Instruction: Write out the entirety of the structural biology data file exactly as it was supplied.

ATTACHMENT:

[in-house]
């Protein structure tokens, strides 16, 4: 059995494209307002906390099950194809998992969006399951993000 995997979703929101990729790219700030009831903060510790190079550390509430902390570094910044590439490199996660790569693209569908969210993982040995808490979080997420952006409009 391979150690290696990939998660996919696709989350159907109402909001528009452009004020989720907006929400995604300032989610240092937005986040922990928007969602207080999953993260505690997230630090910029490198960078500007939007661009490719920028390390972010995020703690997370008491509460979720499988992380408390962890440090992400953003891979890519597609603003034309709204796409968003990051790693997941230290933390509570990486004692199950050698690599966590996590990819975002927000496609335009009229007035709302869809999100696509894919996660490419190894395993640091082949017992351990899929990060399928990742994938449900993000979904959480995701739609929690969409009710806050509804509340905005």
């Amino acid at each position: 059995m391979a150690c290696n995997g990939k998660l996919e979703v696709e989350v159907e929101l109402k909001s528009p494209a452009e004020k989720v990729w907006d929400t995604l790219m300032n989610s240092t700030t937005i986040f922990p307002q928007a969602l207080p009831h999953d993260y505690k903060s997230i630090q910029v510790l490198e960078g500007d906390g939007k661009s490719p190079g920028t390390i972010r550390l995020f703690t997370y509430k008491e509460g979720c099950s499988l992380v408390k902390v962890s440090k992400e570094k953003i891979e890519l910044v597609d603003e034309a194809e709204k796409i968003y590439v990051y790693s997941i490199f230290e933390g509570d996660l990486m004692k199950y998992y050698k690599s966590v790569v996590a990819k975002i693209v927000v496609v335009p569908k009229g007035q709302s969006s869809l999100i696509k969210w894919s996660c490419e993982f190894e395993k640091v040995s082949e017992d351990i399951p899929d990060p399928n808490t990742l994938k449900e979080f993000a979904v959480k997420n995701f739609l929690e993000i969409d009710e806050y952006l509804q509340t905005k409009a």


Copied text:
[in-house]
């Protein structure tokens, strides 16, 4: 059995494209307002906390099950194809998992969006399951993000 995997979703929101990729790219700030009831903060510790190079550390509430902390570094910044590439490199996660790569693209569908969210993982040995808490979080997420952006409009 391979150690290696990939998660996919696709989350159907109402909001528009452009004020989720907006929400995604300032989610240092937005986040922990928007969602207080999953993260505690997230630090910029490198960078500007939007661009490719920028390390972010995020703690997370008491509460979720499988992380408390962890440090992400953003891979890519597609603003034309709204796409968003990051790693997941230290933390509570990486004692199950050698690599966590996590990819975002927000496609335009009229007035709302869809999100696509894919996660490419190894395993640091082949017992351990899929990060399928990742994938449900993000979904959480995701739609929690969409009710806050509804509340905005």
């Amino acid at each position: 059995m391979a150690c290696n995997g990939k998660l996919e979703v696709e989350v159907e929101l109402k909001s528009p494209a452009e004020k989720v990729w907006d929400t995604l790219m300032n989610s240092t700030t937005i986040f922990p307002q928007a969602l207080p009831h999953d993260y505690k903060s997230i630090q910029v510790l490198e960078g500007d906390g939007k661009s490719p190079g920028t390390i972010r550390l995020f703690t997370y509430k008491e509460g979720c099950s499988l992380v408390k902390v962890s440090k992400e570094k953003i891979e890519l910044v597609d603003e034309a194809e709204k796409i968003y590439v990051y790693s997941i490199f230290e933390g509570d996660l990486m004692k199950y998992y050698k690599s966590v790569v996590a990819k975002i693209v927000v496609v335009p569908k009229g007035q709302s969006s869809l999100i696509k969210w894919s996660c490419e993982f190894e395993k640091v040995s082949e017992d351990i399951p899929d990060p399928n808490t990742l994938k449900e979080f993000a979904v959480k997420n995701f739609l929690e993000i969409d009710e806050y952006l509804q509340t905005k409009a």